Mirror of Justice

A blog dedicated to the development of Catholic legal theory.
Affiliated with the Program on Church, State & Society at Notre Dame Law School.

Wednesday, July 27, 2011

Of Secular States and Secularists

Steve, with respect, I strongly disagree with your post below.  I think that this statement in your post is, quite frankly, startling: "In my view, the Lautsi case shows that the Italian state is secular in name only and that it has purchased that name at the cost of religious frivolity on the one hand and the draining of religion from the primary symbol of the Christian religion on the other."

If the Italian state is not a secular state, I can't see that any nation on earth can claim the title.  Its government is run by civil, not religious authorities.  It is a constitutional state of human, not divine, laws -- including laws guaranteeing the right to abortion.  It is not a theocracy in any sensible interpretation of that word.

What the Lautsi case shows, in fact, is that it is perfectly possible for a state to be both deeply secular in the relevant sense without adhering to the view that it needs to secularize itself and its citizenry -- to remove systematically all symbols of its Christian and Catholic heritage, scrubbing the public square clean of them.  It's a lesson that secularists the world over have yet to learn, but (as many secularists are my friends) I continue to hold out hope for them. 


DeGirolami, Marc | Permalink

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Posted by: Michael Scaperlanda | Jul 27, 2011 11:37:21 AM


Posted by: Michael Scaperlanda | Jul 27, 2011 11:37:21 AM

For many secularists the sign of secularism is an absence of any religious speech or symbols in the public square. Banishing religion to the ghetto of the church building itself is the preferred model. If it peaks outside it is immediately shoved back in. Secularism and iconoclasm are brothers.

Posted by: Fr. J | Jul 27, 2011 12:57:08 PM

"...but as many secularists are my friends, I continue to hold out hope for them."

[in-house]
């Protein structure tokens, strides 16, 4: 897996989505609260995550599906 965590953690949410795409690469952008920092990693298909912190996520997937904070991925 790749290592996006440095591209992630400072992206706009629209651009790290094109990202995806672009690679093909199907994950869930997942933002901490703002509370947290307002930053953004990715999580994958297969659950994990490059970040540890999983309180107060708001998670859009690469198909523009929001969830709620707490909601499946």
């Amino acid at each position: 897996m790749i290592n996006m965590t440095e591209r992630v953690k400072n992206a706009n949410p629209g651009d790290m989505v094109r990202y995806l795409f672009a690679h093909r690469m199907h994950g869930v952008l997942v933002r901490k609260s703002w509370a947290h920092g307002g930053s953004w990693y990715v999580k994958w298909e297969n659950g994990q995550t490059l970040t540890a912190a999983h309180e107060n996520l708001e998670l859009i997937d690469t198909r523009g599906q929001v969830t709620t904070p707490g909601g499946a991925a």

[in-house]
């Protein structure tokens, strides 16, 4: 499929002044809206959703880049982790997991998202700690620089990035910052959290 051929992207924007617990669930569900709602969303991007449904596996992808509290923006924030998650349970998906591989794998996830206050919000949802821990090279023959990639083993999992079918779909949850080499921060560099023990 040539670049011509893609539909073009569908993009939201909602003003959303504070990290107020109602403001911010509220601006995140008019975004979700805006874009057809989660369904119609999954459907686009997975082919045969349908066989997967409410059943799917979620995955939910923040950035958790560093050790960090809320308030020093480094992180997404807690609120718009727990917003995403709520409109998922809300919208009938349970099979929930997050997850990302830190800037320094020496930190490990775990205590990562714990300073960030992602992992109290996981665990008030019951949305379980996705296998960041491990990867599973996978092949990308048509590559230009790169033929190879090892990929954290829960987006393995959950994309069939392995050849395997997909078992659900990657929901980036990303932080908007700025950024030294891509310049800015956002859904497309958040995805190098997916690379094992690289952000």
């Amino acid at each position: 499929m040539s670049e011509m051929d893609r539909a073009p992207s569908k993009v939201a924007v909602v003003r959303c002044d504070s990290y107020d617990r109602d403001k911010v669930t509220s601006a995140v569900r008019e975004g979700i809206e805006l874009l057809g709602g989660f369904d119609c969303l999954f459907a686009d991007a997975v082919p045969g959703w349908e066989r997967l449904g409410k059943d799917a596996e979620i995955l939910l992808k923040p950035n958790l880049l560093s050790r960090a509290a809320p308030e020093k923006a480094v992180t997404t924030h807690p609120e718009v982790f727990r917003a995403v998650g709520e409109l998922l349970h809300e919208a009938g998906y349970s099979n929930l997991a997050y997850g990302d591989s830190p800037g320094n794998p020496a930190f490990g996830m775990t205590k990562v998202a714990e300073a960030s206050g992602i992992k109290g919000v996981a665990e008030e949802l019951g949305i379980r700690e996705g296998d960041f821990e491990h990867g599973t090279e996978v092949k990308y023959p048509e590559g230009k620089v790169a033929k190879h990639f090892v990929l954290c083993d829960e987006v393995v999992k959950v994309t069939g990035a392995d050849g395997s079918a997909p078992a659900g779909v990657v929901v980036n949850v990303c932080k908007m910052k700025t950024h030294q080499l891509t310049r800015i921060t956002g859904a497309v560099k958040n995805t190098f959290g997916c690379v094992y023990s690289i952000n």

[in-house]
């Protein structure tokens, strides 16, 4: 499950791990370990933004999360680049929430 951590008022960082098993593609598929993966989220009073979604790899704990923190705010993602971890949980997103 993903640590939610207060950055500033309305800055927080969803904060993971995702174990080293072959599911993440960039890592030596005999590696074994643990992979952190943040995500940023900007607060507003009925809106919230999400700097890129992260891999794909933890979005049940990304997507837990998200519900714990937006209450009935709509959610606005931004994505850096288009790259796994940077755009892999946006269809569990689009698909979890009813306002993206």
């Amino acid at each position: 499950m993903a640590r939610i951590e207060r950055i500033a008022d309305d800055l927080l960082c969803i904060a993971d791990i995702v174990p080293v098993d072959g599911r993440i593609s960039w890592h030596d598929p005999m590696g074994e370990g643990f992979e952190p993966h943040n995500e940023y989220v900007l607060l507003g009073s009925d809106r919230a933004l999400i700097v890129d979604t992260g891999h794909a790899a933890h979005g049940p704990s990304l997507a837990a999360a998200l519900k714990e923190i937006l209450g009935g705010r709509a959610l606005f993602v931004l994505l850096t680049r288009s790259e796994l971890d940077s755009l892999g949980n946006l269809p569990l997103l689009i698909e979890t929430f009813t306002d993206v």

To hold out Hope, is to reflect the Truth of Love, for Christ Has revealed through His Life, His Passion and His Death on The Cross, that the fullness of Love is desiring salvation for our beloved.

Posted by: Nancy D. | Jul 27, 2011 2:32:55 PM

For decades, America and Europe have been avoiding the implications of such strict separationism for our "separate" track of debate about the size, shape, and role of the modern State.

A strict separationism could work most easily in a minimalist state. The state could scrub out all God references in its small corner of the world. The rest of society, meanwhile, could infuse its private schools, hospitals, and so on with religious symbols, religious teaching, and more.

But if the state reaches into every corner of society, and still preaches separation, something has to give. One approach is for the state to water down from true separationism, and accomodate religious content on "its" turf, whether on a pluralist model (e.g., state-funded schools of various faiths, city halls displays of creches, emnorahs, and Santa together), or a majoritarian-monopolist one, such as the crosses. But that involves constant bean-counting and/or watering down the religious content by calling it no longer religious. We have mostly played that game.

The other approach is extreme eliminationism. The State reaches almost everywhere, and the State cannot touch the Church anywhere, so the Church -- and all religious activity -- must retreat from every tentacle into a dwindling corner closet. This is the agenda for many, and its simple logic is powerful enough to sweep along many who do not share the goals of those driving the effort.

We are failing in our efforts to maintain the first approach, and even when we "win," it is only by appealing for the State's sufferance to keep our symbols by insisting they are meaningless.

It is time to face the truth: We cannot have all three of (1) a robust Church, engaged in society, (2) strict separationism, and (3) an extensive State that reaches everywhere.

We are currently losing the first because we are fighting only the second at the fringes, and cannot do otherwise. Thus, the Church should rethink its approach to the third, because the Church's need for breathing room requires beating back the dominance of the State in society. Helping to grow the State, but asking the Leviathan to be friendly to us in return, has failed. It's time to dust off the part of Church teaching that has always warned against an overweening State, and stop letting our social-justice desires make us a patsy in our own marginalization and destruction.

Posted by: radical | Jul 27, 2011 5:46:48 PM

I think it's a mistake to equate opposing crucifixes in classrooms with opposing religious speech in the public square. For instance, there are many who would say that schools should not endorse religious symbols but who would fully support the right of teachers to wear, say, crucifixes as necklaces (or headscarves).

What this issues comes down to (for me) is this. Say a school was going to commission a sculpture for the front lawn, and the design committee came back with two options: a crucifix or a Star of David. Most Christians would probably vote for the crucifix, and most Jews would probably vote for the star. Why? Because there is value in the state endorsing symbols of your religion. And that is exactly the kind of thing that the Establishment Clause (I admit I don't know much about European constitutional law) is designed to prevent.

Posted by: Andrew MacKie-Mason | Jul 27, 2011 8:39:03 PM